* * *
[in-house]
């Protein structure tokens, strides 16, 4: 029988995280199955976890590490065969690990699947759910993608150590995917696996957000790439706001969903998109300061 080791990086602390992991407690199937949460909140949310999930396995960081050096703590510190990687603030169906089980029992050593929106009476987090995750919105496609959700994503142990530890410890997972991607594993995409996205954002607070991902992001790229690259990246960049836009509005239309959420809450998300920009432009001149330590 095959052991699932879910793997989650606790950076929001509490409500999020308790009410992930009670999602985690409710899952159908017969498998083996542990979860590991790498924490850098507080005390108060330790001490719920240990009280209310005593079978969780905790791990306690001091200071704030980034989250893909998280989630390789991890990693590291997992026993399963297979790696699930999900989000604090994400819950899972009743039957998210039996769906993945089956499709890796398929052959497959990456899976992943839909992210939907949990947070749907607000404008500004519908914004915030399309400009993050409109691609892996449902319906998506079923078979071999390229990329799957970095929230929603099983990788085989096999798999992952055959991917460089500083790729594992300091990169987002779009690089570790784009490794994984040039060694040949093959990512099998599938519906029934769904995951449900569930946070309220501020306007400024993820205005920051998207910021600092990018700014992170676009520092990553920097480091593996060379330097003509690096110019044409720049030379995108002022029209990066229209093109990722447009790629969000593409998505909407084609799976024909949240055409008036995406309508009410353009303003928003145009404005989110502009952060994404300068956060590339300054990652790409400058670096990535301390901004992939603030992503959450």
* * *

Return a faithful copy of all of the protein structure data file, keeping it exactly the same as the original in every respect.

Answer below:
[in-house]
């Protein structure tokens, strides 16, 4: 029988995280199955976890590490065969690990699947759910993608150590995917696996957000790439706001969903998109300061 080791990086602390992991407690199937949460909140949310999930396995960081050096703590510190990687603030169906089980029992050593929106009476987090995750919105496609959700994503142990530890410890997972991607594993995409996205954002607070991902992001790229690259990246960049836009509005239309959420809450998300920009432009001149330590 095959052991699932879910793997989650606790950076929001509490409500999020308790009410992930009670999602985690409710899952159908017969498998083996542990979860590991790498924490850098507080005390108060330790001490719920240990009280209310005593079978969780905790791990306690001091200071704030980034989250893909998280989630390789991890990693590291997992026993399963297979790696699930999900989000604090994400819950899972009743039957998210039996769906993945089956499709890796398929052959497959990456899976992943839909992210939907949990947070749907607000404008500004519908914004915030399309400009993050409109691609892996449902319906998506079923078979071999390229990329799957970095929230929603099983990788085989096999798999992952055959991917460089500083790729594992300091990169987002779009690089570790784009490794994984040039060694040949093959990512099998599938519906029934769904995951449900569930946070309220501020306007400024993820205005920051998207910021600092990018700014992170676009520092990553920097480091593996060379330097003509690096110019044409720049030379995108002022029209990066229209093109990722447009790629969000593409998505909407084609799976024909949240055409008036995406309508009410353009303003928003145009404005989110502009952060994404300068956060590339300054990652790409400058670096990535301390901004992939603030992503959450």